Jeb Bush expressed hope Tuesday that those mourning his father’s death as “the end of an era” will be wrong.
Speaking at a Wall Street Journal event ahead of Wednesday’s memorial service for his father, former President George H.W. Bush, the former Florida governor and presidential candidate remembered his dad as “the most generous, kind person you’d ever meet.”
George H.W. Bush’s health declined greatly in his last two years of life, Jeb Bush said, but “he never complained” and poor health never stopped him from enjoying a martini with former Secretary of State James Baker — even in the hospital, even at 10 in the morning.
“His later years were defined by not retiring,” Jeb Bush said of his father’s post-presidency, adding that he wished older Americans would follow his father’s lead of living a “purposeful” life after retirement.
“This is a time to celebrate George H.W. Bush, not to grieve his loss, and that’s what we’re doing as a family right now,” he said, telling the audience that his dad will be surrounded inside his memorial service and around the world by his “legions of friends.”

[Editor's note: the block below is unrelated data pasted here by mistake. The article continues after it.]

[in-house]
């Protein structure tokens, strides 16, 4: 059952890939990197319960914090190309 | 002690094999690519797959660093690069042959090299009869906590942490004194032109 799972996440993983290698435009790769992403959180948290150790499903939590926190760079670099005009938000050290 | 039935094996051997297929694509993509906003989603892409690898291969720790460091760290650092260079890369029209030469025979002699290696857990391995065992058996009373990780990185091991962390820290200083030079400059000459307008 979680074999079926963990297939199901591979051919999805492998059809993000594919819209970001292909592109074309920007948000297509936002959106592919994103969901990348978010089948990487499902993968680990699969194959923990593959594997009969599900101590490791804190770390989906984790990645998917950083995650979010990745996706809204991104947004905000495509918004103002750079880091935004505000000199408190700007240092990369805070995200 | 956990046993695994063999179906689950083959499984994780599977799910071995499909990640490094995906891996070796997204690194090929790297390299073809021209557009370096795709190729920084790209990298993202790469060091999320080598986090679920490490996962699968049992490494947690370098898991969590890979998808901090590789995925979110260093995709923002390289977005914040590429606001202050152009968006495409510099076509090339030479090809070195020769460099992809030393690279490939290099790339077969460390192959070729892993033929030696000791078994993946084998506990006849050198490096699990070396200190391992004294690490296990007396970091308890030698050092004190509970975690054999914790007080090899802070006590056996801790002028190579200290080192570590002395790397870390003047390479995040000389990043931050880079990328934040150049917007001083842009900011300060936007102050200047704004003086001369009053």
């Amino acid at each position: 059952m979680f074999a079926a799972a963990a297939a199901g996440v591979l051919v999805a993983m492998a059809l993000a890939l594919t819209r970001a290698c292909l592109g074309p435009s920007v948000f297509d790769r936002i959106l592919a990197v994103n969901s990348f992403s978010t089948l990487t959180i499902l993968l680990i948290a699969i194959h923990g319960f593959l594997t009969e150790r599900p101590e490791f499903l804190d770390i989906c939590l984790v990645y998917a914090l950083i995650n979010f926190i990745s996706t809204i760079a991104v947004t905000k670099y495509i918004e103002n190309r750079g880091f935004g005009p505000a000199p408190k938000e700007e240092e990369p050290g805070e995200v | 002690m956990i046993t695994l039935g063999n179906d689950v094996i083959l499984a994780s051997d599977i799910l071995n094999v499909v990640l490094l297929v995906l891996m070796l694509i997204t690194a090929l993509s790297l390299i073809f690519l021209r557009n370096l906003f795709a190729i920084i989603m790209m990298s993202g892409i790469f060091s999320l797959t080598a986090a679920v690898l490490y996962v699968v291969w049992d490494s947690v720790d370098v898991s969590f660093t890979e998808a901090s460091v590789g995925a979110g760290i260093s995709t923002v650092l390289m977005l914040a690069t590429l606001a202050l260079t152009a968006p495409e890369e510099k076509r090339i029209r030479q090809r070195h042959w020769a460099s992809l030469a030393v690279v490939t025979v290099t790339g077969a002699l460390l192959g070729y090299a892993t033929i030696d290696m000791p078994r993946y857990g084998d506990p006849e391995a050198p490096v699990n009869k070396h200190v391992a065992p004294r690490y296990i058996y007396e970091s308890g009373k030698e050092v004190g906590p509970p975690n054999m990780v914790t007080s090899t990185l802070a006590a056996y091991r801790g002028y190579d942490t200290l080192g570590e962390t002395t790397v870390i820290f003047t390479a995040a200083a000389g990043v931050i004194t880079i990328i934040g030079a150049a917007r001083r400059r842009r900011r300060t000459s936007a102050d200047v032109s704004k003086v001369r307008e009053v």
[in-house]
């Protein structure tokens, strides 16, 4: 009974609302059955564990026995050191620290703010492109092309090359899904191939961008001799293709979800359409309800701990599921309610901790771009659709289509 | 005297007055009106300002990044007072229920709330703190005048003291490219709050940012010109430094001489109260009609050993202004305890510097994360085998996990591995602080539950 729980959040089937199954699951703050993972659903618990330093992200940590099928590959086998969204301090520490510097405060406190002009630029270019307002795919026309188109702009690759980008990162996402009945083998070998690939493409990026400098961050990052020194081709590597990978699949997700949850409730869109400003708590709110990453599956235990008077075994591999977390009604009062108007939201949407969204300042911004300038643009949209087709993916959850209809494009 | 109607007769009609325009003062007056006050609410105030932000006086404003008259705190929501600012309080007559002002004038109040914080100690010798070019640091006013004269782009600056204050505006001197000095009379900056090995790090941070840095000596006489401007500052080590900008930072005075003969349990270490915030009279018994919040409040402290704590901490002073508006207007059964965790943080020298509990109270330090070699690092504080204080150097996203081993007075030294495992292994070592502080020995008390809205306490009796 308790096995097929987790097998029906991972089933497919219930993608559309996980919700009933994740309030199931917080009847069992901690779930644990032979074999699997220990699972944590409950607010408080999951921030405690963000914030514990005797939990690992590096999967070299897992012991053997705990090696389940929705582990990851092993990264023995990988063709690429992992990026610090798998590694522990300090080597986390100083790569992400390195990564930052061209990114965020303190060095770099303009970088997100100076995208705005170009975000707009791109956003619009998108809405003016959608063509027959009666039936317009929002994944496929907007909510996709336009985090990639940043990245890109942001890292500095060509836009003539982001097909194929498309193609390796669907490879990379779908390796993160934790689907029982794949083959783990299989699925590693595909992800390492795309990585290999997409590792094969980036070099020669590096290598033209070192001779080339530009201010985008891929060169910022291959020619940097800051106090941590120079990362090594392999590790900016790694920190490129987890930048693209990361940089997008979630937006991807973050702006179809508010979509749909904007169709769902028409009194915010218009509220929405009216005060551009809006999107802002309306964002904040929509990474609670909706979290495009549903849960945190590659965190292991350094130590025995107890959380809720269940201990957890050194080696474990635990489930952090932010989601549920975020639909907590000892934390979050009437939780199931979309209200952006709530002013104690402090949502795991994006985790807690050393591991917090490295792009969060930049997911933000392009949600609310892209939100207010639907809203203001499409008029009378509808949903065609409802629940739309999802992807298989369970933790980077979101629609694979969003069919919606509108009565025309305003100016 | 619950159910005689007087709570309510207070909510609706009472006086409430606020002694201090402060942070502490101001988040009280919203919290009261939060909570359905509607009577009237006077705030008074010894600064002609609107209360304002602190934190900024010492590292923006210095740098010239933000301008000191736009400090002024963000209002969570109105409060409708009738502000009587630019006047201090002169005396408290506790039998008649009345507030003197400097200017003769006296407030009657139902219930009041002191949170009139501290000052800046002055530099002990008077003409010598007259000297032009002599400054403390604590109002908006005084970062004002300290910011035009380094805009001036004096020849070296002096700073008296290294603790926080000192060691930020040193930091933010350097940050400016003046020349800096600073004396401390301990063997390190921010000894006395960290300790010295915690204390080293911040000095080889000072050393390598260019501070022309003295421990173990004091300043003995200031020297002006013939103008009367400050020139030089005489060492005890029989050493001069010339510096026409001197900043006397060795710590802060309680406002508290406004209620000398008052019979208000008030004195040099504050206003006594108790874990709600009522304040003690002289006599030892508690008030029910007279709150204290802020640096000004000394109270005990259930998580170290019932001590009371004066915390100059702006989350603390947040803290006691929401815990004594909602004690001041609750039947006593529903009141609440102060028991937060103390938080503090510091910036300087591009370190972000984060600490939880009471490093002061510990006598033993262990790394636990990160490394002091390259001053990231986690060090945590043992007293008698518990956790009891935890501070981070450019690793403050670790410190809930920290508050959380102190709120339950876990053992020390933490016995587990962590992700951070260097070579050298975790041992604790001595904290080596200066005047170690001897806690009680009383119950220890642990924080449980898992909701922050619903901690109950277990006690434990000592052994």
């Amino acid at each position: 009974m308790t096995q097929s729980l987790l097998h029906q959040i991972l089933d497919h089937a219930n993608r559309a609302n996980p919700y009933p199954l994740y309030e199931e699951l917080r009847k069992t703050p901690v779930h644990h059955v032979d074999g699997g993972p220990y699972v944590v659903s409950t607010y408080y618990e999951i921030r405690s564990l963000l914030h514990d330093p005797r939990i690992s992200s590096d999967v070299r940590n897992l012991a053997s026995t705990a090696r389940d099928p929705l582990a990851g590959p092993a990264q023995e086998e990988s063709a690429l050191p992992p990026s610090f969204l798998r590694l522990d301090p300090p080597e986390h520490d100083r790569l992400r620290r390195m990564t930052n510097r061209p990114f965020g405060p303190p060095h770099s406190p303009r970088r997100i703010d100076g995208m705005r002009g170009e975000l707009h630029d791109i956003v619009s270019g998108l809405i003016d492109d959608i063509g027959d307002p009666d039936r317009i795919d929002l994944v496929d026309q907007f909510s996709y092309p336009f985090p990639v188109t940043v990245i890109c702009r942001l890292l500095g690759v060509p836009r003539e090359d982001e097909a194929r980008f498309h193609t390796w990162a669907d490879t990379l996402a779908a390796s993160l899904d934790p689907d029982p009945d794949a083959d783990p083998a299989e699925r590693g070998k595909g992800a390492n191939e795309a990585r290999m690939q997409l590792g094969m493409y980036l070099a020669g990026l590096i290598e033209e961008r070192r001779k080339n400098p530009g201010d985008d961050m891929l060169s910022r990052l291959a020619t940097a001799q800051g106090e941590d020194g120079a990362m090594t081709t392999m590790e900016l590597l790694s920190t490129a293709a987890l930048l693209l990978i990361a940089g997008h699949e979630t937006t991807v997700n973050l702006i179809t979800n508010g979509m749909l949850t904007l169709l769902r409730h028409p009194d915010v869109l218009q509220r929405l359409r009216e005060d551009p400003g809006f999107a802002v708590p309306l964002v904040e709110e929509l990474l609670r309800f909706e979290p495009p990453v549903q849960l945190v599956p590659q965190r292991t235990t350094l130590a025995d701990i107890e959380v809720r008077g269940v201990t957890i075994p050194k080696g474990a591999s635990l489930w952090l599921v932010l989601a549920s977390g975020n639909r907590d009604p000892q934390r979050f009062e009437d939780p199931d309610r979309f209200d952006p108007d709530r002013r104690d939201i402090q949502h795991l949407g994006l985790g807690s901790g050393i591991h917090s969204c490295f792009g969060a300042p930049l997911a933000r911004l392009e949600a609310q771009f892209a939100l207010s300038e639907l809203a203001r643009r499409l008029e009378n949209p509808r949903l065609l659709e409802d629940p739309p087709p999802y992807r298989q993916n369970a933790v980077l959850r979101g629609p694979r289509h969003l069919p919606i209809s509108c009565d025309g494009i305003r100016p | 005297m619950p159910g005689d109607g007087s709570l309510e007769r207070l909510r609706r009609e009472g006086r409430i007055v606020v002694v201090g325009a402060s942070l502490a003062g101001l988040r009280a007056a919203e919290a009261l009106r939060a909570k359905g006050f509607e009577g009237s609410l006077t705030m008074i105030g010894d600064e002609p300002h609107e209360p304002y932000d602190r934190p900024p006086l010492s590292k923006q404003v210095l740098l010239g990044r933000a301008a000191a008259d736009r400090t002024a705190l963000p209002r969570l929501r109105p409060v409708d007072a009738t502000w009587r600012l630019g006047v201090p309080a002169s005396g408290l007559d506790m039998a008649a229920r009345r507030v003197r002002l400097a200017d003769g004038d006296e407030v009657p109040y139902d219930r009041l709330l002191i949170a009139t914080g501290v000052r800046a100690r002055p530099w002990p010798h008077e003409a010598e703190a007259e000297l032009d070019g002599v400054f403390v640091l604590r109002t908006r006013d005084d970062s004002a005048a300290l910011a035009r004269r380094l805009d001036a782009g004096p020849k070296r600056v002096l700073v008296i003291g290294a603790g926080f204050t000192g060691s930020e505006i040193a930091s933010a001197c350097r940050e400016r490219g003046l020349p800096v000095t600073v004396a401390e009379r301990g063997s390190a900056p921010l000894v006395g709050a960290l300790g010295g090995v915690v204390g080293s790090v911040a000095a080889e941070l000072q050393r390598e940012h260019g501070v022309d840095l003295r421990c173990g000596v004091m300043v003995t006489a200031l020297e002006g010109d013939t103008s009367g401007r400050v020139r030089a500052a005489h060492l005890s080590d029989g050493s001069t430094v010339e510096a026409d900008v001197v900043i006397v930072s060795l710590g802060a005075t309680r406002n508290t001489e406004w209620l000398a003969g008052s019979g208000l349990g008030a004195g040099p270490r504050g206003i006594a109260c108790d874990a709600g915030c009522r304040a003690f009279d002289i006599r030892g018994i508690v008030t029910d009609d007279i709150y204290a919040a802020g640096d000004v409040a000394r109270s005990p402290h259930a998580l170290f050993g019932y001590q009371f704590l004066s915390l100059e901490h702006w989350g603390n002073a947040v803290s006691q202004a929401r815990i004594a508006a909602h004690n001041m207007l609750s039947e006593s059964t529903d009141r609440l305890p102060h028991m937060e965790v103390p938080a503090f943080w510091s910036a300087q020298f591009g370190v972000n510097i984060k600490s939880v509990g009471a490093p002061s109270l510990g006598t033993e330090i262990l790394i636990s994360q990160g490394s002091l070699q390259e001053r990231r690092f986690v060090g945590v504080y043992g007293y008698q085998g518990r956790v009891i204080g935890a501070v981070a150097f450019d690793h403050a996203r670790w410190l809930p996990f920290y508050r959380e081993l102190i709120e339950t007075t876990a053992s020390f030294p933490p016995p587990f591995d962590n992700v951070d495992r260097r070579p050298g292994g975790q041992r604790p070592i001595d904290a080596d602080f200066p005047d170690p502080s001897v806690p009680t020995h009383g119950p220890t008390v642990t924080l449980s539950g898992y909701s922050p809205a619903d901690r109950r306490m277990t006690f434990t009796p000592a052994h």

“It’s a good time to be his son,” he added.
Jeb Bush largely avoided discussing the tense relationship his family has had with the current occupant of the White House, saying that President Donald Trump and first lady Melania Trump have been “gracious” to his family, and that when Trump called him and his brother George W. Bush, “he couldn’t have been nicer.”
To those suggesting Trump was snubbed by not being offered the chance to eulogize the 41st president, Jeb Bush pointed out that “we have a unique circumstance here — my brother was president.” That meant Bush 43 had “first dibs,” but Jeb Bush joked that his mother, Barbara Bush, who died this past spring, will be looking down and “about ready to slap George” if he goes on too long.
Jeb Bush did address the growing partisan divide in politics, telling the audience that his father represented a “kinder, gentler” political discourse in contrast to the more tribal political landscape today. “Politically, it’s not winning, but that’s not to say we shouldn’t restore it,” he added.
He said that the “contagion” hadn’t spread as far as Washington may think, but joked that he could just be more hopeful because he doesn’t visit the nation’s capital as often.
Rather than a more divided culture stemming from more partisan politics, Jeb Bush said, today’s political landscape reflects a more divided, coarser culture. He said he’s not surprised “we don’t have the same sort of camaraderie” as his father’s generation. “We’re in silos,” he lamented.